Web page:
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I've carped a bit above about excess activity on the part of some of the musicians. Well, this trio of electronicists can be as active, scurrying and scrabbling as anyone...but it works. Freewheeling while managing to maintain some kind of control, they're perhaps comparable to Lehn/Schmickler in approach when they have pedal to the floor. But also quite capable of reining things in as on the lengthy "[thinner]", a fine, low, rumbling series of quivers and rustles. Good, solid recording. Brian Olewnick (Just Outside)

This CD was recorded at STEIM in 2008. It features three laptop artists: Jeff Carey, Robert van Heumen, and Bas van Koolwijk. The first two are sound artists, the third one does visuals (unrepresented on this album except for the cover artwork, but he was interacting with the musicians during the performance). Eclectic electracoustic music, rather dense, lively but not frantic, perhaps a bit short on cohesion - my attention tended to drift off. Not uninteresting, but not striking either. I’ll try to get back to it. François Couture (Monsieur Délire)

Recorded at STEIM in 2008 a trio of "laptop" ( I don't like catgorizing this way) musicians gives a rich and eclectic overview of how music generated via laptops can be. Assembled with van Koolwijk visuals is a viable and flashy base for sonic explorations which don't seem boring at all as in many cases of improvised laptop music can be. The tracks are nicely put into the form of more and less dynamic passages. I like its quivering and rustling bit which is harsh in a nice way. Steady way of work, I like it a lot... Hubert Napiorski (Felthat Reviews)

A laptop trio, this Skif++, consisting of Robert Van Heumen on a laptop playing LiSa, Jeff Carey (whom you may know as 87 Central, who plays with Super Collidor on his laptop)) and Bas van Koolwijk who plays with Jitter and is responsible for the groups' visual side. They already had a CD release on Fridgesound (see Vital Weekly 627) and now there is a new one, simply called 'Next'. If the word laptop trio scares you, thinking of microsound, careful crackles and minor beeps, then this is something you should investigate as its nothing like that at all. The first piece, cut into five separate pieces, explodes loudly in your face. A bumping collision of collidors and LiSa, with heavy bass end and noisy top end. Think Merzbow running on a random generator. A blast of laptop burning. Great, heavy weight noise, and words like carefull simply don't apply here. That happens in '[Thinner]', in which Skif++ expand their horizon and show us that they also know how to play a piece that is quiet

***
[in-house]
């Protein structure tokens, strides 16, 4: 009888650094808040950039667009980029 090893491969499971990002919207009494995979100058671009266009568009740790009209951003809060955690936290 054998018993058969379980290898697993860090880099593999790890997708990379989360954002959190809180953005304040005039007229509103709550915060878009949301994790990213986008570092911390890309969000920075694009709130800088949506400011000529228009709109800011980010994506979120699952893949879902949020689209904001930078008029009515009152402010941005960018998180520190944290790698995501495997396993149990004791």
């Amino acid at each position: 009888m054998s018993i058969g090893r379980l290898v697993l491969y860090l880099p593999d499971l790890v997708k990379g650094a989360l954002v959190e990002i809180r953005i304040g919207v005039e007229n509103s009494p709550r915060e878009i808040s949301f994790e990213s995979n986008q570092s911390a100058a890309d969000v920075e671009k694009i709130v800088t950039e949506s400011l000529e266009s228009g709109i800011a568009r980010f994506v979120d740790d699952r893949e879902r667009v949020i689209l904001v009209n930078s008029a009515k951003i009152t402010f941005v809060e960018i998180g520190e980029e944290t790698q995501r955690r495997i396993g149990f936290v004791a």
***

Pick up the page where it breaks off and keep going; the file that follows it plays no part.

as well as unsettling. Maybe a bit long as a whole this piece (lasting well over twenty minutes this one), but then such is the nature of improvised music. Using computers means also that there are repeating blocks of sound, so that the average listener - say the type who is not used to improvised music - has some form to hold on to. The final two pieces are excursions again into distinctly louder music again. This is not an easy work to digest, but certainly with some great untamed power. Sadly no visuals here. Frans de Waard (Vital Weekly)

Skif++, the laptop-handling trio of Jeff Carey, Robert Van Heumen and Bas Van Koolwijk (the latter also in charge of the visual aspects of the live performances), present a difficult-to-approach yet ultimately galvanizing album whose dual nature is manifest from the outset. Framed by the bracing fragmentariness of the first and the last third of the disc, in the form of seven shorter tracks whose sheer quantity of events renders them utterly indescribable, the central nucleus is the longest track on offer, "thinner", whose gradually unfolding static waves, extraterrestrial harmonies and lunar calls, at times reminiscent of the most otherworldly Roland Kayn, are far removed from the sharp, shooting-star schizophrenia of the remaining chapters. The brain reacts unpredictably to these absurdly morphing accumulations of quirky incidents, disconnected rhythms, subsonic throbs and hyper-distorted spirals – I actually fell asleep while listening, twice. With, I'm told, a smile on my face. Massimo Ricci (Paris Transatlantic)